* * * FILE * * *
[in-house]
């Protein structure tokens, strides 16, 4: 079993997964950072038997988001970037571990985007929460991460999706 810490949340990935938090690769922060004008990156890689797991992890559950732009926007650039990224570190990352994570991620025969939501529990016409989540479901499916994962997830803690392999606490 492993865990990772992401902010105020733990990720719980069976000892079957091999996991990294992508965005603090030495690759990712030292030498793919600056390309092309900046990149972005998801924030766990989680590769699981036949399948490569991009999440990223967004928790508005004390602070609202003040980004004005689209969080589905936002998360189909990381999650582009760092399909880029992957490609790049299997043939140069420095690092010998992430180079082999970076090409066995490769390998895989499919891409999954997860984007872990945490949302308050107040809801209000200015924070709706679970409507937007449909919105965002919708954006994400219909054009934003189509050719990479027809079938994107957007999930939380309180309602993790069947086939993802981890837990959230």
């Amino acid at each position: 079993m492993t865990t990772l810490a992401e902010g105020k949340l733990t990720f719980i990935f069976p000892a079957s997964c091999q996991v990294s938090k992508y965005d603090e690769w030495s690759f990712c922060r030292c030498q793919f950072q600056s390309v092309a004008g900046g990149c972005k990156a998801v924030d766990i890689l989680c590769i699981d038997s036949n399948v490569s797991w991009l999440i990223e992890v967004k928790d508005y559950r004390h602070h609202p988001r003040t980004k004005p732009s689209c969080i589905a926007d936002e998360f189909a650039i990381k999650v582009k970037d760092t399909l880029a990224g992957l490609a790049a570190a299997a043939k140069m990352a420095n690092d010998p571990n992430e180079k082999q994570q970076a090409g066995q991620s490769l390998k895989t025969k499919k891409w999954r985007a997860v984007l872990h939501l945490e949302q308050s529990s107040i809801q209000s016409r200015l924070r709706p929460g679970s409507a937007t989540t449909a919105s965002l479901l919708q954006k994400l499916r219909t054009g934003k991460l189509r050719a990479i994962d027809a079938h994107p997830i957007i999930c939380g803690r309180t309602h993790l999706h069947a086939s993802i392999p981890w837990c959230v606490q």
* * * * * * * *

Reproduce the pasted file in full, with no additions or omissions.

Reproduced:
[in-house]
């Protein structure tokens, strides 16, 4: 079993997964950072038997988001970037571990985007929460991460999706 810490949340990935938090690769922060004008990156890689797991992890559950732009926007650039990224570190990352994570991620025969939501529990016409989540479901499916994962997830803690392999606490 492993865990990772992401902010105020733990990720719980069976000892079957091999996991990294992508965005603090030495690759990712030292030498793919600056390309092309900046990149972005998801924030766990989680590769699981036949399948490569991009999440990223967004928790508005004390602070609202003040980004004005689209969080589905936002998360189909990381999650582009760092399909880029992957490609790049299997043939140069420095690092010998992430180079082999970076090409066995490769390998895989499919891409999954997860984007872990945490949302308050107040809801209000200015924070709706679970409507937007449909919105965002919708954006994400219909054009934003189509050719990479027809079938994107957007999930939380309180309602993790069947086939993802981890837990959230």
């Amino acid at each position: 079993m492993t865990t990772l810490a992401e902010g105020k949340l733990t990720f719980i990935f069976p000892a079957s997964c091999q996991v990294s938090k992508y965005d603090e690769w030495s690759f990712c922060r030292c030498q793919f950072q600056s390309v092309a004008g900046g990149c972005k990156a998801v924030d766990i890689l989680c590769i699981d038997s036949n399948v490569s797991w991009l999440i990223e992890v967004k928790d508005y559950r004390h602070h609202p988001r003040t980004k004005p732009s689209c969080i589905a926007d936002e998360f189909a650039i990381k999650v582009k970037d760092t399909l880029a990224g992957l490609a790049a570190a299997a043939k140069m990352a420095n690092d010998p571990n992430e180079k082999q994570q970076a090409g066995q991620s490769l390998k895989t025969k499919k891409w999954r985007a997860v984007l872990h939501l945490e949302q308050s529990s107040i809801q209000s016409r200015l924070r709706p929460g679970s409507a937007t989540t449909a919105s965002l479901l919708q954006k994400l499916r219909t054009g934003k991460l189509r050719a990479i994962d027809a079938h994107p997830i957007i999930c939380g803690r309180t309602h993790l999706h069947a086939s993802i392999p981890w837990c959230v606490q």